Plastic changes in spinal synaptic transmission following botulinum toxin A in patients with post-stroke spasticity
Marjorie Kerzoncuf, Laurent Bensoussan, Alain Delarque, Jacques Durand, Jean-Michel Viton, Christiane Rossi-Durand
APHM, Hôpital de la Timone, Pôle de Médecine Physique et de Réadaptation, FR-13385, Marseille, France. E-mail: firstname.lastname@example.org
Objective: The therapeutic effects of intramuscular injections of botulinum toxin-type A on spasticity can largely be explained by its blocking action at the neuromuscular junction. Botulinum toxin-type A is also thought to have a central action on the functional organization of the central nervous system. This study assessed the action of botulinum toxin-type A on spinal motor networks by investigating post-activation depression of the soleus H-reflex in post-stroke patients. Post-activation depression, a presynaptic mechanism controlling the synaptic efficacy of Ia-motoneuron transmission, is involved in the pathophysiology of spasticity.
Patients: Eight patients with chronic hemiplegia post-stroke presenting with lower limb spasticity and requiring botulinum toxin-type A injection in the ankle extensor muscle.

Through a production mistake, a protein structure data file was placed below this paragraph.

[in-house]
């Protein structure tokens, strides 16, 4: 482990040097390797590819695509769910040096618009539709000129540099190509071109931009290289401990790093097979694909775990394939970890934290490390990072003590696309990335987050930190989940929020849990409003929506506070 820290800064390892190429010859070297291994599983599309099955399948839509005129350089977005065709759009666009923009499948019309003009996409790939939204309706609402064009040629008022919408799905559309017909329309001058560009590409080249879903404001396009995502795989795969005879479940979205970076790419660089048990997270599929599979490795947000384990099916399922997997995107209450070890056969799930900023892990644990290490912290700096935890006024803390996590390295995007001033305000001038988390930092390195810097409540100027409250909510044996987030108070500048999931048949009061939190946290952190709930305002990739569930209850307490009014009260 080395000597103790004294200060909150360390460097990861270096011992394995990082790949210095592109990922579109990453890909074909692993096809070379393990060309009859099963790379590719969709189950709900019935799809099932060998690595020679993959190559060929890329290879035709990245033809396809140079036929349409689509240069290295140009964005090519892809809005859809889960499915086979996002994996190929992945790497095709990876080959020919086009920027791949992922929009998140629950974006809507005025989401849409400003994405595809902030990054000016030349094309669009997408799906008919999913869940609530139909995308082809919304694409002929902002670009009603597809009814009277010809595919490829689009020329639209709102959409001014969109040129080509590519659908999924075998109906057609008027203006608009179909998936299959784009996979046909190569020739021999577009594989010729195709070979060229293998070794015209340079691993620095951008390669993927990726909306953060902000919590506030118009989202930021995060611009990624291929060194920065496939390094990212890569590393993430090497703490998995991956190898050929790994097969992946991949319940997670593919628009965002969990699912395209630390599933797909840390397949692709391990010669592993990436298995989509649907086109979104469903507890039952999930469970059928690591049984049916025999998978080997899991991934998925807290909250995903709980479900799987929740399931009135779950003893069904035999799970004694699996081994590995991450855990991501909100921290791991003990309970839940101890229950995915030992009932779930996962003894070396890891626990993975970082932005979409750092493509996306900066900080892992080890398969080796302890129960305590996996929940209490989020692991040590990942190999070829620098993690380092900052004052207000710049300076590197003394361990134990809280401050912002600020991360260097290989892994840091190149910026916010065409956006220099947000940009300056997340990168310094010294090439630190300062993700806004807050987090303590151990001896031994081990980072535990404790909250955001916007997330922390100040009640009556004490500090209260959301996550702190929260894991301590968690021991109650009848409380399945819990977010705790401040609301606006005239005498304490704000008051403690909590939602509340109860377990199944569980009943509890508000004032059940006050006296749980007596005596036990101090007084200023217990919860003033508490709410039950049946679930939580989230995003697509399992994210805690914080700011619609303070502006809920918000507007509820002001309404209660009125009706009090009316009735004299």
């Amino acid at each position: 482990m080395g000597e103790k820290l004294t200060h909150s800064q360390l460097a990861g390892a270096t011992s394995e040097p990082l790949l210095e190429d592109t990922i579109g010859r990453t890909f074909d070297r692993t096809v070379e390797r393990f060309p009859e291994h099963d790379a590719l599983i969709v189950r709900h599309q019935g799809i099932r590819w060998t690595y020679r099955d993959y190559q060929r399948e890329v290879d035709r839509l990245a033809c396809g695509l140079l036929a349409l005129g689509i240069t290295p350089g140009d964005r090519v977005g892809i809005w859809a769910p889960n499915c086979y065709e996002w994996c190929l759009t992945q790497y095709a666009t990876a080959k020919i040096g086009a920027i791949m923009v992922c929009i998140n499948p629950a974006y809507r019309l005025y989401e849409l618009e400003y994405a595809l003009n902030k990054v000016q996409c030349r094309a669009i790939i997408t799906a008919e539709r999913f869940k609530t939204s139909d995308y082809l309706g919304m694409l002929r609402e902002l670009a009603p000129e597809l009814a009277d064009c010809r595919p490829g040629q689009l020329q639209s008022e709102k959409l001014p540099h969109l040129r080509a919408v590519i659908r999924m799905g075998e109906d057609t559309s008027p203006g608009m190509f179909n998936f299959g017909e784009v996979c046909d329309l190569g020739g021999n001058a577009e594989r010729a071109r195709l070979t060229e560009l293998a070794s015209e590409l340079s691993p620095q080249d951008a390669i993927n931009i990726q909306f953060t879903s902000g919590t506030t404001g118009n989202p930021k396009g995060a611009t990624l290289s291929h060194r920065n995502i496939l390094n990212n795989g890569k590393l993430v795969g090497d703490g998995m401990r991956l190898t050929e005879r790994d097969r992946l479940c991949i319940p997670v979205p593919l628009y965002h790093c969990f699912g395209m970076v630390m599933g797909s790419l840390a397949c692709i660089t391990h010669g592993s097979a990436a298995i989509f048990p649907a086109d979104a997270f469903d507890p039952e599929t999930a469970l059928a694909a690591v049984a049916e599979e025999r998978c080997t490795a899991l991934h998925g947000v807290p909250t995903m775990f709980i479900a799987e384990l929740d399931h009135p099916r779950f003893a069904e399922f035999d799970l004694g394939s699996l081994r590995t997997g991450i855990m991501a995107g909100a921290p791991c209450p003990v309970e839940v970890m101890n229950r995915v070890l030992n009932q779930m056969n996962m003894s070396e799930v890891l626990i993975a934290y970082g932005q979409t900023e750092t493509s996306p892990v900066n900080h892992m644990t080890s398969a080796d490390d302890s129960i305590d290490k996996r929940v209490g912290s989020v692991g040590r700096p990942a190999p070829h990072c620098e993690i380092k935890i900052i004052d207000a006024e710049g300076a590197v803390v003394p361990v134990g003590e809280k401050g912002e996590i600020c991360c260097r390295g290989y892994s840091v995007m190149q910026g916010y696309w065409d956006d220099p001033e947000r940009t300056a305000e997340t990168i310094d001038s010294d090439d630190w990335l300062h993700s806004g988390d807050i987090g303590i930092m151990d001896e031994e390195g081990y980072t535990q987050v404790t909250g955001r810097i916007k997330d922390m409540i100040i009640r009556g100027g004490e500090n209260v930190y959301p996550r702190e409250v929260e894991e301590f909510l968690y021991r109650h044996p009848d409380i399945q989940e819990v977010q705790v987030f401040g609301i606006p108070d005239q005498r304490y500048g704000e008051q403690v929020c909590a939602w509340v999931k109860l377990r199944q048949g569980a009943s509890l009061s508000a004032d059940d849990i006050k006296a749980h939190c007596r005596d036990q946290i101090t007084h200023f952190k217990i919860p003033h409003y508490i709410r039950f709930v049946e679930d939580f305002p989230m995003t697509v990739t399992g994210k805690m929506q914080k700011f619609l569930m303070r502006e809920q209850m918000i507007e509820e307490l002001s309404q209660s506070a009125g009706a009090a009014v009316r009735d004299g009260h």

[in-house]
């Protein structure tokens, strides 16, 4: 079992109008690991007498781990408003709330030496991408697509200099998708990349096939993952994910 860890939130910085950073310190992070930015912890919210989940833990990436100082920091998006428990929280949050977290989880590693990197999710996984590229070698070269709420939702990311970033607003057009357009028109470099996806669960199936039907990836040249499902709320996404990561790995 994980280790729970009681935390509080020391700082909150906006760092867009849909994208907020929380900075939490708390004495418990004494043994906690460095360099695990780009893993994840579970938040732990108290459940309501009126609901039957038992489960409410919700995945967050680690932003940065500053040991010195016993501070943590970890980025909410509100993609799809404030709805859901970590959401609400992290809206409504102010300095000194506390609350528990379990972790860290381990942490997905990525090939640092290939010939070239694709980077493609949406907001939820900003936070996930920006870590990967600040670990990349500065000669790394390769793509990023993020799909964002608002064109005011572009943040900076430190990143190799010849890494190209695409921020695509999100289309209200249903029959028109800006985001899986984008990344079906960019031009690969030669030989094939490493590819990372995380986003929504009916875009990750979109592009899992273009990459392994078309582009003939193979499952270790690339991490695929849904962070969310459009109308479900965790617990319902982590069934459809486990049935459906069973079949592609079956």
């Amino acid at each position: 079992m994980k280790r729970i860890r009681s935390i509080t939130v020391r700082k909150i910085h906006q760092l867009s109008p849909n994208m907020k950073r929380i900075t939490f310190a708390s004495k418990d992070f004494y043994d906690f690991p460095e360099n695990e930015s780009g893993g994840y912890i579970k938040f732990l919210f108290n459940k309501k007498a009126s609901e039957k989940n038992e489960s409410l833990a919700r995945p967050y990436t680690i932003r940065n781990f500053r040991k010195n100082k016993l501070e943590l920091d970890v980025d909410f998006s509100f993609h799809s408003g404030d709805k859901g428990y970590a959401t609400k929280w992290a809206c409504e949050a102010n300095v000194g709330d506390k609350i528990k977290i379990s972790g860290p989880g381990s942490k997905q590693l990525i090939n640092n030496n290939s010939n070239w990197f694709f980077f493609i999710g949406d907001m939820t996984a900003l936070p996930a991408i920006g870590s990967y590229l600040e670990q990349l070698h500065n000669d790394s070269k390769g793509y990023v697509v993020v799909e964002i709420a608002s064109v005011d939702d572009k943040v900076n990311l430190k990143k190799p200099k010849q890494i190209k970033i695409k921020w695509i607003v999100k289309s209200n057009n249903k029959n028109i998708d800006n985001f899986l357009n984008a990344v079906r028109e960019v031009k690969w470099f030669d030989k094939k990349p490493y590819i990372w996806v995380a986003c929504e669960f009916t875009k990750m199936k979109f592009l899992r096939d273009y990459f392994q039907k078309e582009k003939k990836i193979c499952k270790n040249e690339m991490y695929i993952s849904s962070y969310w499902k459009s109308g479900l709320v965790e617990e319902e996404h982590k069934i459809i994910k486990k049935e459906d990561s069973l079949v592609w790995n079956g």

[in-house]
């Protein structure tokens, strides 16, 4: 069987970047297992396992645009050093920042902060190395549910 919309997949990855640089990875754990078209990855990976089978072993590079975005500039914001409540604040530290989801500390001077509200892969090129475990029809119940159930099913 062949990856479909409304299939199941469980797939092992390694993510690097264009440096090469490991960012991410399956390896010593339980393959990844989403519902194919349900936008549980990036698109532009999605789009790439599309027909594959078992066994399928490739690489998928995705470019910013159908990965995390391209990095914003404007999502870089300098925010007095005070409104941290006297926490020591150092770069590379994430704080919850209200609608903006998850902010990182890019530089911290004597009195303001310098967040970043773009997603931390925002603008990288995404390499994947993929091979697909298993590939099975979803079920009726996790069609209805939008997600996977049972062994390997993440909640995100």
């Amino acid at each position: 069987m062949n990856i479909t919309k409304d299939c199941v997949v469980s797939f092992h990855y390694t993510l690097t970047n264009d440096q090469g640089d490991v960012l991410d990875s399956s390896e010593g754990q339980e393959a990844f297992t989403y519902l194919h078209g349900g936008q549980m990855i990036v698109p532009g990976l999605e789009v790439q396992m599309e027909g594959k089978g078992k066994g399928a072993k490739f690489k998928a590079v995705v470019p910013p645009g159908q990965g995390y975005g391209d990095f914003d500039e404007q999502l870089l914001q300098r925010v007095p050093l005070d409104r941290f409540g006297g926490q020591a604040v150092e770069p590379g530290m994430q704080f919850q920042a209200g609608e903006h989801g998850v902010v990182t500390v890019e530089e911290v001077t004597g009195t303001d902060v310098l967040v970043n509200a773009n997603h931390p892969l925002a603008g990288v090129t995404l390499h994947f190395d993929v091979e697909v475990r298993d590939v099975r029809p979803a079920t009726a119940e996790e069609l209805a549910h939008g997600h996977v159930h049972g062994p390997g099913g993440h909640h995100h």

Methods: Post-activation depression of soleus H-reflex assessed as frequency-related depression of H-reflex was investigated before and 3, 6 and 12 weeks after botulinum toxin-type A injections in the triceps surae. Post-activation depression was quantified as the ratio between H-reflex amplitude at 0. 5 and 0. 1 Hz.
Results: Post-activation depression of soleus H-reflex, which is reduced on the paretic leg, was affected 3 weeks after botulinum toxin-type A injection. Depending on the residual motor capacity of the post-stroke patients, post-activation depression was either restored in patients with preserved voluntary motor control or further reduced in patients with no residual voluntary control.
Conclusion: Botulinum toxin treatment induces synaptic plasticity at the Ia-motoneuron synapse in post-stroke paretic patients, which suggests that the effectiveness of botulinum toxin-type A in post-stroke rehabilitation might be partly due to its central effects.
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